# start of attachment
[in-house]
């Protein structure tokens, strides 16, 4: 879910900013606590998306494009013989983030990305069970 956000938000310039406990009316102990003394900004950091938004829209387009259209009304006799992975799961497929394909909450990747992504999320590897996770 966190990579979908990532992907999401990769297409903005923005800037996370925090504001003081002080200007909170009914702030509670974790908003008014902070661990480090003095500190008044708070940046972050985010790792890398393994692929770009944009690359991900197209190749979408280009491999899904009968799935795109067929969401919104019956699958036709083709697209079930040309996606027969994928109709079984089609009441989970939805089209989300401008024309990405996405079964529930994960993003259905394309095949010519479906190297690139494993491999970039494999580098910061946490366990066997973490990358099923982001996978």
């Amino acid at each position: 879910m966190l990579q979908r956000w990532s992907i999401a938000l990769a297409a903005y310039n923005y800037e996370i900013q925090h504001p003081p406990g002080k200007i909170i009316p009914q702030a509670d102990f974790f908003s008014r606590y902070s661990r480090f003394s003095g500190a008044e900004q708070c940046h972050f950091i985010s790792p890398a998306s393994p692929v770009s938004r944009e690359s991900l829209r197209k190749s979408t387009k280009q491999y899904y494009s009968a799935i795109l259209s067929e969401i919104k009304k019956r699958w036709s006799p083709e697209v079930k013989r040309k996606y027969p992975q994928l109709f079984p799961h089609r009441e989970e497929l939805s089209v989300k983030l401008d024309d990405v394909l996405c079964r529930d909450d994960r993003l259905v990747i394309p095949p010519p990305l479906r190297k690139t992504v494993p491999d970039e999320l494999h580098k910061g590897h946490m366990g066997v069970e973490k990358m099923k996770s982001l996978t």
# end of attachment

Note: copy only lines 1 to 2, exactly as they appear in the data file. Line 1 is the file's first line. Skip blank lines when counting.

[in-house]
């Protein structure tokens, strides 16, 4: 879910900013606590998306494009013989983030990305069970 956000938000310039406990009316102990003394900004950091938004829209387009259209009304006799992975799961497929394909909450990747992504999320590897996770 966190990579979908990532992907999401990769297409903005923005800037996370925090504001003081002080200007909170009914702030509670974790908003008014902070661990480090003095500190008044708070940046972050985010790792890398393994692929770009944009690359991900197209190749979408280009491999899904009968799935795109067929969401919104019956699958036709083709697209079930040309996606027969994928109709079984089609009441989970939805089209989300401008024309990405996405079964529930994960993003259905394309095949010519479906190297690139494993491999970039494999580098910061946490366990066997973490990358099923982001996978």